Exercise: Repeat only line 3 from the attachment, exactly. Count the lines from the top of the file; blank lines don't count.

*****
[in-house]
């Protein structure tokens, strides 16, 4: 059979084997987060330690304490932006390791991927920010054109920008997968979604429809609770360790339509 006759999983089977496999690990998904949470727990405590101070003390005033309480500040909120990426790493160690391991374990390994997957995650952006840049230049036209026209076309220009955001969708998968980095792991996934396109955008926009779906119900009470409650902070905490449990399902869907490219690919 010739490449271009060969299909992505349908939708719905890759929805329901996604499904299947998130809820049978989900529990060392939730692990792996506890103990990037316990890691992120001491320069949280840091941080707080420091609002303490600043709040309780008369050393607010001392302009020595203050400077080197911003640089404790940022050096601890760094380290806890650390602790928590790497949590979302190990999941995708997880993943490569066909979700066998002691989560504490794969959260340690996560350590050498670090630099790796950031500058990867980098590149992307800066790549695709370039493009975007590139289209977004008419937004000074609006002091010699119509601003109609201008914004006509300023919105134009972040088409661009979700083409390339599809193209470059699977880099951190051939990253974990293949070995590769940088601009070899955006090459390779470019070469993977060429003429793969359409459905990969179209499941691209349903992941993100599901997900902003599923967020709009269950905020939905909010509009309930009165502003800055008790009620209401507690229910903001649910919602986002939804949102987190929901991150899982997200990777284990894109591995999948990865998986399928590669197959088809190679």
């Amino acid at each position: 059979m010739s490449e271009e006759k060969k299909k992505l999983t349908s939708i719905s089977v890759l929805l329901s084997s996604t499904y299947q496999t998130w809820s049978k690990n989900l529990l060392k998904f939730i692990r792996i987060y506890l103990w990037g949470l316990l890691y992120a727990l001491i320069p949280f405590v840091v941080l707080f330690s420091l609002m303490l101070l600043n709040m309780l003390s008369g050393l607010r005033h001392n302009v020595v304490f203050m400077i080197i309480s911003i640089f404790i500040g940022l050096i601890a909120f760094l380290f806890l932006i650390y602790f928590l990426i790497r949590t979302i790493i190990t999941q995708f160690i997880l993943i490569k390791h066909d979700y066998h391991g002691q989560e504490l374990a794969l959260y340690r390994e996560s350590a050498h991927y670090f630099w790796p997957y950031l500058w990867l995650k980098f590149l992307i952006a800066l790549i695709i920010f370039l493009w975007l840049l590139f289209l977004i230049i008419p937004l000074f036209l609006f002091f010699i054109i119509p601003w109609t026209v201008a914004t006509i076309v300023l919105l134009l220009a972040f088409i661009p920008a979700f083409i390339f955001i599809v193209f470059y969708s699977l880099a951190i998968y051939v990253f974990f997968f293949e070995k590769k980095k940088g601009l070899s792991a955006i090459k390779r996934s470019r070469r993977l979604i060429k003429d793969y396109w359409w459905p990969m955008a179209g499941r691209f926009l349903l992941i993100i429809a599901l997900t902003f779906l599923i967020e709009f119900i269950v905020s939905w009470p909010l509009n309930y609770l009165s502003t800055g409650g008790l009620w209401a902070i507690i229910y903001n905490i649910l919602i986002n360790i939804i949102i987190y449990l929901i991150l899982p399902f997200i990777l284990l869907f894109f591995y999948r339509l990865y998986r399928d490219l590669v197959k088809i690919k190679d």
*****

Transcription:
């Amino acid at each position: 059979m010739s490449e271009e006759k060969k299909k992505l999983t349908s939708i719905s089977v890759l929805l329901s084997s996604t499904y299947q496999t998130w809820s049978k690990n989900l529990l060392k998904f939730i692990r792996i987060y506890l103990w990037g949470l316990l890691y992120a727990l001491i320069p949280f405590v840091v941080l707080f330690s420091l609002m303490l101070l600043n709040m309780l003390s008369g050393l607010r005033h001392n302009v020595v304490f203050m400077i080197i309480s911003i640089f404790i500040g940022l050096i601890a909120f760094l380290f806890l932006i650390y602790f928590l990426i790497r949590t979302i790493i190990t999941q995708f160690i997880l993943i490569k390791h066909d979700y066998h391991g002691q989560e504490l374990a794969l959260y340690r390994e996560s350590a050498h991927y670090f630099w790796p997957y950031l500058w990867l995650k980098f590149l992307i952006a800066l790549i695709i920010f370039l493009w975007l840049l590139f289209l977004i230049i008419p937004l000074f036209l609006f002091f010699i054109i119509p601003w109609t026209v201008a914004t006509i076309v300023l919105l134009l220009a972040f088409i661009p920008a979700f083409i390339f955001i599809v193209f470059y969708s699977l880099a951190i998968y051939v990253f974990f997968f293949e070995k590769k980095k940088g601009l070899s792991a955006i090459k390779r996934s470019r070469r993977l979604i060429k003429d793969y396109w359409w459905p990969m955008a179209g499941r691209f926009l349903l992941i993100i429809a599901l997900t902003f779906l599923i967020e709009f119900i269950v905020s939905w009470p909010l509009n309930y609770l009165s502003t800055g409650g008790l009620w209401a902070i507690i229910y903001n905490i649910l919602i986002n360790i939804i949102i987190y449990l929901i991150l899982p399902f997200i990777l284990l869907f894109f591995y999948r339509l990865y998986r399928d490219l590669v197959k088809i690919k190679d």